Recently Professor Robert Shiller, famous for having predicted the current global financial crisis, came to speak to the World Fellows. He casually mentioned in the course of his presentation that he had been asked to contribute an essay to a book that would attempt to describe the state of the world in 2113. This sparked off some thoughts of my own on what 2113 might look like.
Of course, it is virtually impossible to predict accurately. 100 years ago, who would have foreseen the advent and widespread use of cars, aeroplanes, electric lighting, computers, mobile phones and the internet? So I can’t pretend that this blog is anything other than a wild guess. But it’s an interesting exercise anyway, and unless the advances of the next 100 years include freely available immortality, I will be safely dead by the time that anybody can call me to account.
I very much doubt that it will be mostly business as usual in 2113, that the world will have progressed smoothly from where we are now. I believe that we will see an increasing number of disruptions caused by environmental challenges and increasing social unrest. I would be surprised if we are not seeing significant population migrations as deserts expand, oceans rise, and glaciers melt cutting off the flow of water to the 40% of the world’s population that relies on glacial meltwater. It is likely that there will be more frequent and more serious storms and other extreme weather events.
By 2113, the descendants of my friends in Kiribati (my second stopping point during the Pacific crossing) may well have had to abandon their country altogether as the ice caps melt and sea levels rise. Storms will more often send high waves crashing over the fringing reefs of their coral atolls, contaminating the freshwater lens that they depend on for their water supply. These and other mass migrations may lead to overwhelm of the infrastructure in the regions accepting the climate refugees.
It is also highly probable that we will have exhausted our supplies of economically viable fossil fuels and will have had to switch over to renewables. However, given the current lack of investment in renewables, there may well be a period when energy supplies are inadequate to meet demand, leading to riots in the streets and interruptions in industry.
Some academics suggest that we will continue to find ways to innovate our way out of trouble. They say that advances in finance will allow us to create mechanisms to regulate our behaviours, and/or that new technologies will allow us to continue our trajectory of growth and rising standards of living. I am not so sure. As Professor Tim Jackson says in Prosperity without Growth: Economics for a Finite Planet, you simply can’t sustain infinite growth on a finite planet.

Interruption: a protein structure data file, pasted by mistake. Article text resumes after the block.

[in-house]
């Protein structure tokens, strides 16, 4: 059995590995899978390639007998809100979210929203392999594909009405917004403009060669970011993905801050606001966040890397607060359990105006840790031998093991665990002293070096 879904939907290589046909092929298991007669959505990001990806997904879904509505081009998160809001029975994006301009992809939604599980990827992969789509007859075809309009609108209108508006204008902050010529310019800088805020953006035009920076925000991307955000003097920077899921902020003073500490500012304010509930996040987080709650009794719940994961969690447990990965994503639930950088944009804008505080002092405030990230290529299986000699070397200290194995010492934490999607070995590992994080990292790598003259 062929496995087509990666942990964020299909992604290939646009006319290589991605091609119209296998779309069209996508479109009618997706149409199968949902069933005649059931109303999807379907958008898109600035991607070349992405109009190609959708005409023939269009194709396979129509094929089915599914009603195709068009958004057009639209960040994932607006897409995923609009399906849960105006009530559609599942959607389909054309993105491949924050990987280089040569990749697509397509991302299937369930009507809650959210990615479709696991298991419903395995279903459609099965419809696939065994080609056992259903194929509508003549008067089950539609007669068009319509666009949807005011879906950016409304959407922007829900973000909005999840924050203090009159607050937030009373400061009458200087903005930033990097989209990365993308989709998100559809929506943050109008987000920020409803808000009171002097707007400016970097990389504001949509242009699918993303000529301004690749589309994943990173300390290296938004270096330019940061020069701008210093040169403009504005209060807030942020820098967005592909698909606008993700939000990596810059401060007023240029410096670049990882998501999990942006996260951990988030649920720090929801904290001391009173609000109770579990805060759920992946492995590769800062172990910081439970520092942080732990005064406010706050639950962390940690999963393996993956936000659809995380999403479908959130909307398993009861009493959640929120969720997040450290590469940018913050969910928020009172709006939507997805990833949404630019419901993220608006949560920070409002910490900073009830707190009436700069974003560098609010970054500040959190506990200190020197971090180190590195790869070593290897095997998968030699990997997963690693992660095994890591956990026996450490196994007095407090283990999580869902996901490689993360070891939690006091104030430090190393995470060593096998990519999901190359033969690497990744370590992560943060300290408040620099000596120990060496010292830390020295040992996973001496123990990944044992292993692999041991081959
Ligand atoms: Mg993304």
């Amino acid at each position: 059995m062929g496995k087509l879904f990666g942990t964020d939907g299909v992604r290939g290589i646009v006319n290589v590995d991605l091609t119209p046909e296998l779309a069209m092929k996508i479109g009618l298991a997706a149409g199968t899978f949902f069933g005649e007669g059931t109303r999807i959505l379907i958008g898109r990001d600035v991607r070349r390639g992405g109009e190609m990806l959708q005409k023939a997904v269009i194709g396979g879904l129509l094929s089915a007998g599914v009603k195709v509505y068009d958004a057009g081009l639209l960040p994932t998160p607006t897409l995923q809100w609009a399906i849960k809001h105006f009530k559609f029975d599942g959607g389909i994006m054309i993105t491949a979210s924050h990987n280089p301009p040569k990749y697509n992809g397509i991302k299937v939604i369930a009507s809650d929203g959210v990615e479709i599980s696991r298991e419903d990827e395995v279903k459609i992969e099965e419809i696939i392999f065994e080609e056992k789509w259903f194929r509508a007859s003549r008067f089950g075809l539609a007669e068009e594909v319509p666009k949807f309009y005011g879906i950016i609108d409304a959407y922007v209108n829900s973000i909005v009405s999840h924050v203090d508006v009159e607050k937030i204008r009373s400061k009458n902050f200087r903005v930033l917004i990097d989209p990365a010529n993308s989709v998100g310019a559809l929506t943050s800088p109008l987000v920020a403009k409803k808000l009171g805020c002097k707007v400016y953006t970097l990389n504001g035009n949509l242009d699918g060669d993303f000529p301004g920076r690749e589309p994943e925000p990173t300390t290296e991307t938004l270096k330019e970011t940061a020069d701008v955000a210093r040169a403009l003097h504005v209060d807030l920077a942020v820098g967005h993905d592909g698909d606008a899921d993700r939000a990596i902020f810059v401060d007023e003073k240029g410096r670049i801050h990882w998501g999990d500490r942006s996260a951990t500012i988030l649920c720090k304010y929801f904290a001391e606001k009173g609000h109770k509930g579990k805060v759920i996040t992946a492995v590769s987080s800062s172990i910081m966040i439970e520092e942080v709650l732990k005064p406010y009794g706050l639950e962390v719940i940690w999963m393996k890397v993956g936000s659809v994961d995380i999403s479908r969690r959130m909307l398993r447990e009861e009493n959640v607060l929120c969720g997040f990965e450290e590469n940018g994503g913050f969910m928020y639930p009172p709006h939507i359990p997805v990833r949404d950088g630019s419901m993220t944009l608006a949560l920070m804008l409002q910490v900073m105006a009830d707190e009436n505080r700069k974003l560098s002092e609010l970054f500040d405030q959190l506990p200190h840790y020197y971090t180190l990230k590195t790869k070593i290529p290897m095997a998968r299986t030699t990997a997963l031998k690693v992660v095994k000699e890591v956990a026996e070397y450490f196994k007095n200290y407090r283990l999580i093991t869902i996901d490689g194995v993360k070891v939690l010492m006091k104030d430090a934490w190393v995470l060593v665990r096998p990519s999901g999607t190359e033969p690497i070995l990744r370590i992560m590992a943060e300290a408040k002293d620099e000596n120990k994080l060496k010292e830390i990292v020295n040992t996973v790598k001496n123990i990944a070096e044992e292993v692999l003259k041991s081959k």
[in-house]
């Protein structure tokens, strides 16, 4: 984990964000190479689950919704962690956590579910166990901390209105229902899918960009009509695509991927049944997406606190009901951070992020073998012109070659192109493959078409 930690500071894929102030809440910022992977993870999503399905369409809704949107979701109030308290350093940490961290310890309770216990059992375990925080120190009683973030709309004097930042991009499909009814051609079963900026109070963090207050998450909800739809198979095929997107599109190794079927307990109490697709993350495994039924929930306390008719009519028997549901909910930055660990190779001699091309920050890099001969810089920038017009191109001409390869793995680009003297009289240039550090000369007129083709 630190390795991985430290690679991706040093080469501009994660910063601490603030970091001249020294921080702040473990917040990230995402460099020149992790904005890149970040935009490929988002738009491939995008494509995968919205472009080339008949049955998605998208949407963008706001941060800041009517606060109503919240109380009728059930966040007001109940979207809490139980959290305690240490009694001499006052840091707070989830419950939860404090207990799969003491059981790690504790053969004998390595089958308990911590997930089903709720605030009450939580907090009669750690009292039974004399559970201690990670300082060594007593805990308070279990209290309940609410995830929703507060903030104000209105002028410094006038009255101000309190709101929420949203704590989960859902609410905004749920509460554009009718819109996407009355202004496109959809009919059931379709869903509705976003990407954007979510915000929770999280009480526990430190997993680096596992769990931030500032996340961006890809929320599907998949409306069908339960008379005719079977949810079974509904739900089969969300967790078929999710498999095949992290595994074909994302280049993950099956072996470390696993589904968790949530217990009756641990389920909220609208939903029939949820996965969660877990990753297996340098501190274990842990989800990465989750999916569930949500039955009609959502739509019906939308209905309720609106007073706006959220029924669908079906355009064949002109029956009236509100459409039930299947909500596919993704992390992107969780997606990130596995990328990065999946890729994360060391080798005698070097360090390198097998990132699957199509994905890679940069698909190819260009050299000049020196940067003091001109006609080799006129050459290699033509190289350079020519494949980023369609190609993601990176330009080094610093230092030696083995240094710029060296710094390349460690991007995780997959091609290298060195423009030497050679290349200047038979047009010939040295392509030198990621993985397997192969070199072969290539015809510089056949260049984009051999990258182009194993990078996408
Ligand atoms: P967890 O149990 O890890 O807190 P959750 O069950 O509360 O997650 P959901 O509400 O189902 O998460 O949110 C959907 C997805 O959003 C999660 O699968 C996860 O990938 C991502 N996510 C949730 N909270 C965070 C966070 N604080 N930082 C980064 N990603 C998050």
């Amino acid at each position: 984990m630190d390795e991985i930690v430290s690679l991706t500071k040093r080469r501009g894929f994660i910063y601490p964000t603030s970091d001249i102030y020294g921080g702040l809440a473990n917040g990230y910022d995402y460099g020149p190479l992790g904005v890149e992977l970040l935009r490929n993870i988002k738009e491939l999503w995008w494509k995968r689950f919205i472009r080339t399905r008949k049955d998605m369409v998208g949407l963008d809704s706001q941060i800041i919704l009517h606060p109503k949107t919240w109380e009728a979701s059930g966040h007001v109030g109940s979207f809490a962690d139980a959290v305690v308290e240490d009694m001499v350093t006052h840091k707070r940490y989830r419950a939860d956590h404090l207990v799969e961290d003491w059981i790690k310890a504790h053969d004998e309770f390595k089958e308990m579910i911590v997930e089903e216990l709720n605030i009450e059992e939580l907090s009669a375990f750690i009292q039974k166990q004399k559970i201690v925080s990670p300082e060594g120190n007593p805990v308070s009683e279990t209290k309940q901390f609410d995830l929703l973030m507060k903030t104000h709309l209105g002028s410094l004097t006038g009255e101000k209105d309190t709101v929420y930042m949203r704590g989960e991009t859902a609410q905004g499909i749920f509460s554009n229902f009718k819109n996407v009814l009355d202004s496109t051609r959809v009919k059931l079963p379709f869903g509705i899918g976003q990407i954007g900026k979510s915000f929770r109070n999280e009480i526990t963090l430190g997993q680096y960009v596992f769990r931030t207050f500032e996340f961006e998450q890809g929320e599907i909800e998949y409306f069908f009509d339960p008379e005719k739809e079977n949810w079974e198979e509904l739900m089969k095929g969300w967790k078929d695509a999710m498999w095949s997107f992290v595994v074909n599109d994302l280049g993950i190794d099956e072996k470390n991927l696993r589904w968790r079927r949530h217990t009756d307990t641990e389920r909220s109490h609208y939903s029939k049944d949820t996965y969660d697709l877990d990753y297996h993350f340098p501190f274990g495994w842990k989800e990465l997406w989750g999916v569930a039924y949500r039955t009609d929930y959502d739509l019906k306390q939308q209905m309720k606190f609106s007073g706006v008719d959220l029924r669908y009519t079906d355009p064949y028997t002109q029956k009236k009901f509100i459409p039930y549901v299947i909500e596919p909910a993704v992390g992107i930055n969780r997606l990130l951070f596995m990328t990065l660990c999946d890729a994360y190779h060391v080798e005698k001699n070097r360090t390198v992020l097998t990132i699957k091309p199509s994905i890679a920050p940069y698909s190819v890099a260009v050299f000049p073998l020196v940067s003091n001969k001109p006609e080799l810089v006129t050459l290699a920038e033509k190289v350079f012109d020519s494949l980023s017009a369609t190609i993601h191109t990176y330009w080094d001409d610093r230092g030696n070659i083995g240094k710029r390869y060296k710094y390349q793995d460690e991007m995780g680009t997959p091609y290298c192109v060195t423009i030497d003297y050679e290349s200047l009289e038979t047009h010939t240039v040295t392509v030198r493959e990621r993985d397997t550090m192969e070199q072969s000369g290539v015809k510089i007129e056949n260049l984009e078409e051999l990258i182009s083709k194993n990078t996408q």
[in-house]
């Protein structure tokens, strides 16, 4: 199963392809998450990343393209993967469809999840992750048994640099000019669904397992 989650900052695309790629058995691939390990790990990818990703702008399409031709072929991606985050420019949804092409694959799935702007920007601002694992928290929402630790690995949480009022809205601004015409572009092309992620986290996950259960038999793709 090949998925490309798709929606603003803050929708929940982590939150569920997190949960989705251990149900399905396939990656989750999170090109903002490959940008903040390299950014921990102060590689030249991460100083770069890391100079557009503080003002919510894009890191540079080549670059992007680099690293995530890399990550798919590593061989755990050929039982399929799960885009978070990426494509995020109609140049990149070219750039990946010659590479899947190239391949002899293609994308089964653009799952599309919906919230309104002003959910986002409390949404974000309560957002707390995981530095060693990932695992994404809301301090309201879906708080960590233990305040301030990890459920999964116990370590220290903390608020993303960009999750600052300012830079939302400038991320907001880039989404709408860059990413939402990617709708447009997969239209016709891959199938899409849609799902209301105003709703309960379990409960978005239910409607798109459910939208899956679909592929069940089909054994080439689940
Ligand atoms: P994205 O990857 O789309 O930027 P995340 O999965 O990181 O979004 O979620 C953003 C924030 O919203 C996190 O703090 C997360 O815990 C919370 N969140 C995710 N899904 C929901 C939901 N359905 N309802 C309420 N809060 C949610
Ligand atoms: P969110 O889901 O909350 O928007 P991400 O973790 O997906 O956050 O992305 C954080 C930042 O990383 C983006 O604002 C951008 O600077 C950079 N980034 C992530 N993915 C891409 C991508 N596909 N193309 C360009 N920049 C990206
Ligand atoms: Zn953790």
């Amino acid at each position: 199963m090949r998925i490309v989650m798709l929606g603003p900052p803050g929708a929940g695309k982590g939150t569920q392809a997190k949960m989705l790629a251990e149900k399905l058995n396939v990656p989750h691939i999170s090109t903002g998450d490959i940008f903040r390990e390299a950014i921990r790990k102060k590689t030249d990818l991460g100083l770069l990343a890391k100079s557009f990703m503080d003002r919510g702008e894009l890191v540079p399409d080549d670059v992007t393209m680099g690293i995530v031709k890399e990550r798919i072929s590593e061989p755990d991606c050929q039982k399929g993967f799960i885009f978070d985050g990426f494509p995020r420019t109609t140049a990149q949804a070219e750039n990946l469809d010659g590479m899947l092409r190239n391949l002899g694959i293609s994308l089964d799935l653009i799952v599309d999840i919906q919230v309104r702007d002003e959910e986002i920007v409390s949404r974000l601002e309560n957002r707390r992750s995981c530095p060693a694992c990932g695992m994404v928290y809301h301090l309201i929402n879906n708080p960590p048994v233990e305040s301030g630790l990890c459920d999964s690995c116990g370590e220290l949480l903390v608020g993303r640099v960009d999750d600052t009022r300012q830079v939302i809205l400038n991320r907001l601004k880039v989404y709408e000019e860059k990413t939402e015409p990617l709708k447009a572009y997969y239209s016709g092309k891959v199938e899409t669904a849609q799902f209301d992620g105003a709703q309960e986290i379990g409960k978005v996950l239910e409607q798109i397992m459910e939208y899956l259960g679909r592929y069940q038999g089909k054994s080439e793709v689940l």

I have also been influenced by Paul Gilding, author of The Great Disruption: Why the Climate Crisis Will Bring On the End of Shopping and the Birth of a New World, who believes that we won’t get to grips with what is going on until we experience a sufficiently serious environmental disaster to really get our attention. This will then lead to the Great Awakening, as he calls it, when we collectively slap ourselves on the forehead and wonder what the heck we were thinking, and resolve to immediately transform the way we treat our planet.
I would like to think that this disaster could be perfectly proportioned, to get our attention while not resulting in too much death and destruction. But from what I have seen of our reactions to disasters so far, this would have to be one seriously big disaster to make us wake up from our apathy and denial.
Could such a disaster happen in the next 100 years? I believe that it could. I make no claims to scientific expertise, but I can imagine that, as an example, the Arctic ice will continue its current trend of melting more and more each summer. Once that ice is gone, and with it its ability to reflect the sun’s rays (albedo effect), the feedback loop would accelerate and Greenland could also lose its ice sheet. The dumping of a large quantity of freshwater into the North Atlantic could affect the conveyor belt of currents that links all the world’s oceans (thermohaline circulation), with catastrophic results. That is just one example of many different crises that seem likely to happen sooner rather than later. I’m sure you can think of others.
(For a fantastic sci-fi read, check out Kim Stanley Robinson‘s trilogy of books portraying exactly this scenario, Forty Signs of Rain, Fifty Degrees Below and Sixty Days and Counting. I listened to them on audiobook on my way across the Pacific. Highly recommended.)
I don’t know what scares me more – having a crisis, with all its humanitarian and ecological consequences, or what will happen if we don’t have a crisis, which we will take as tacit permission to continue degrading the Earth. Looking at this from the perspective of which scenario would bring the greatest good to the greatest number of creatures, a crisis could be exactly what the Earth needs. (Ever seen The Day The Earth Stood Still? “If you live, the Earth dies. If you die, the Earth lives.”)
While it is immensely challenging to imagine a world 100 years in the future, it is vitally important that we try. Traditional Iroquois philosophy holds that chiefs making significant decisions should consider the impact on the seventh generation into the future (about 200 years). In a Western culture that now seems unable to think beyond the next presidential election, or the next company report, I propose that it would be better for the world if we all were more mindful of the impact of our actions on the people of 2113.
What do you think? Are we heading for disaster? Can we still turn it around in time? Or is everything tickety-boo? What kind of a future do you envision?